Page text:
The family comedies Father of the Bride and Father of the Bride, Part II are perhaps best distinguished as weepies for dads (especially dads with daughters). Know thyself: if you're a softie at heart, these two remakes will undoubtedly work on you, the sentiment being much more prominent than humor. If you're looking for the "wild and crazy guy" version of Steve Martin, you've come to the wrong place: while that guy shows up in a few scenes, he's been appropriated (if not castrated) by Disney. These are the contempo, California-casual versions of 1950's Father of the Bride and 1951's Father's Little Dividend that one should expect from the then-married couple Charles Shyer (director, producer, co-writer) and Nancy Meyers (producer, co-writer): sunny, sweet, and safe.
Father of the Bride finds Martin taking the Spencer Tracy role of a father beleaguered by the tasks of hosting his daughter's wedding and attempting to keep the affair within reasonable bounds. A sneaker manufacturer by day, George Banks finds the stress of the wedding overshadowed only by his emotional difficulty accepting that his daughter Annie (Kimberly Williams) is no longer his little girl, but a woman ready to embark upon her own life of career and family, with fiancé Bryan MacKenzie (George Newbern). George's wife Nina (Diane Keaton) shows she's considerably more level-headed (certainly in her "emotional intelligence"), though her own excitement about a wedding means George can expect vetos rather than sympathy when it comes to his naturally stingy approach. Without even having to fight, George wins one battle when the Banks house becomes the reception site, but he's bound to lose the war when near-incomprehensible foreign wedding planner Franck (Martin Short in fine fettle) prices the event at $250 a head, pushes for elaborate redecorations, and orders up three swans.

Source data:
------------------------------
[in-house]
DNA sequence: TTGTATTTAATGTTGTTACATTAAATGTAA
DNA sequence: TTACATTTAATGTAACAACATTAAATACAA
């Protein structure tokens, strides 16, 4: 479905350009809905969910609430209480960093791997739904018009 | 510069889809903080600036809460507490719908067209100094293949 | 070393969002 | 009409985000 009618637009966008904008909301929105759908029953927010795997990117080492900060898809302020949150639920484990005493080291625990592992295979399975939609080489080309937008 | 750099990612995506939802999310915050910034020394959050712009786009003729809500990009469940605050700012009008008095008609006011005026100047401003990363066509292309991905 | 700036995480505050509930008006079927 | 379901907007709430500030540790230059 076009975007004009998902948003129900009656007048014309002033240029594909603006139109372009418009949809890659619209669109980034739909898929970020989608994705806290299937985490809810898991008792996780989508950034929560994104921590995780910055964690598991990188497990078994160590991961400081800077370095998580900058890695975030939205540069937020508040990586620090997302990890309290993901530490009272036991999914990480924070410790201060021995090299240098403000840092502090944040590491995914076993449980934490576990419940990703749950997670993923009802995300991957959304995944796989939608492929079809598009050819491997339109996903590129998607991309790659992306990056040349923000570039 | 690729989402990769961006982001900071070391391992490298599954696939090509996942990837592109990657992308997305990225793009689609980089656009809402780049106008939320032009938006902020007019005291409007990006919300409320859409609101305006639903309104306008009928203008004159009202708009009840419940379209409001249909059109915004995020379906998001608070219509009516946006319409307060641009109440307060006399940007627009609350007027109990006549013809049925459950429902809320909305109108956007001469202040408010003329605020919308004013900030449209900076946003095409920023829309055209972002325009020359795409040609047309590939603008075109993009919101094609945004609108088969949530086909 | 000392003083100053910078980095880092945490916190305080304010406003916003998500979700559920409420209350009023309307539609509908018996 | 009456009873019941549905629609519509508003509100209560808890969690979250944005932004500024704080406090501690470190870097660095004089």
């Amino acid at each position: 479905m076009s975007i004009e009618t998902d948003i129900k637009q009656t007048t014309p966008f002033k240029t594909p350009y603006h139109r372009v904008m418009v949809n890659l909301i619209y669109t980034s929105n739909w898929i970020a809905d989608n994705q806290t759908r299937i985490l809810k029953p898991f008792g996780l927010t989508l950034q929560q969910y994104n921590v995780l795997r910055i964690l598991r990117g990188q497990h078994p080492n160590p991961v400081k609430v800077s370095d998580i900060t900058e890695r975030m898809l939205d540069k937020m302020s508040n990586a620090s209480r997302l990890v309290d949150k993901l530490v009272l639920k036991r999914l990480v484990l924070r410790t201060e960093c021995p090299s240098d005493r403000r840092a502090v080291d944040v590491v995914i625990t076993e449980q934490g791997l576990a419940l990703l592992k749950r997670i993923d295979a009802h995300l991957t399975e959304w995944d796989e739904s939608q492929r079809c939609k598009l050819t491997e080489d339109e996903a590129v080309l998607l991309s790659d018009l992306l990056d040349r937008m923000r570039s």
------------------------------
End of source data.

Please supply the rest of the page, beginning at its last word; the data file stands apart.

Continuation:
Much, of course, will go wrong, and yet the big day will somehow be perfect for the two people who really matter: the happy couple. But first, George must suffer the tortures of the paternally damned. Keaton is wasting her time here, and only one scene has the wit to be worthy of Martin: a very funny meltdown in the grocery aisle, when George decides he will no longer play sucker to the conspiracy between hot-dog manufacturers and hot-dog-bun manufacturers. But the rest is certainly watchable in that milequetoast, bourgeois pocket cozily inhabited by '90s Hollywood family comedies. Helping the movie along are effective supporting performances from Keiran Culkin as the youngest Banks, BD Wong as Franck's assistant Howard Weinstein, and Peter Michael Goetz and Kate McGregor-Stewart as the in-laws (Eugene Levy also puts in a brief cameo as a wedding singer).
Four years later, Father of the Bride, Part II pulled off the rare trick of being a sequel remake, one that arguably improves on its immediate predecessor. Shyer, Meyers, and pretty much the entire cast are back, including Eugene Levy in the new and larger role of Middle Eastern house-flipper Mr. Habib. This time, Annie has a baby on the way, which makes George and Nina grandparents to be. The news ups the ante on George's midlife crisis, prompting some amusingly pathetic anti-aging tactics (this plot thread effectively sequelizes the first film's scene of George squeezing into an old tux while singing "What's New, Pussycat?"). Drama over whether or not to sell the Banks homestead as part of George and Nina's "second act" of American life gets brushed aside with a big surprise: Nina, too, is pregnant, prompting a whole new round of self-searching for everyone and, thankfully, opportunities for Keaton to develop her character and even be a little funny.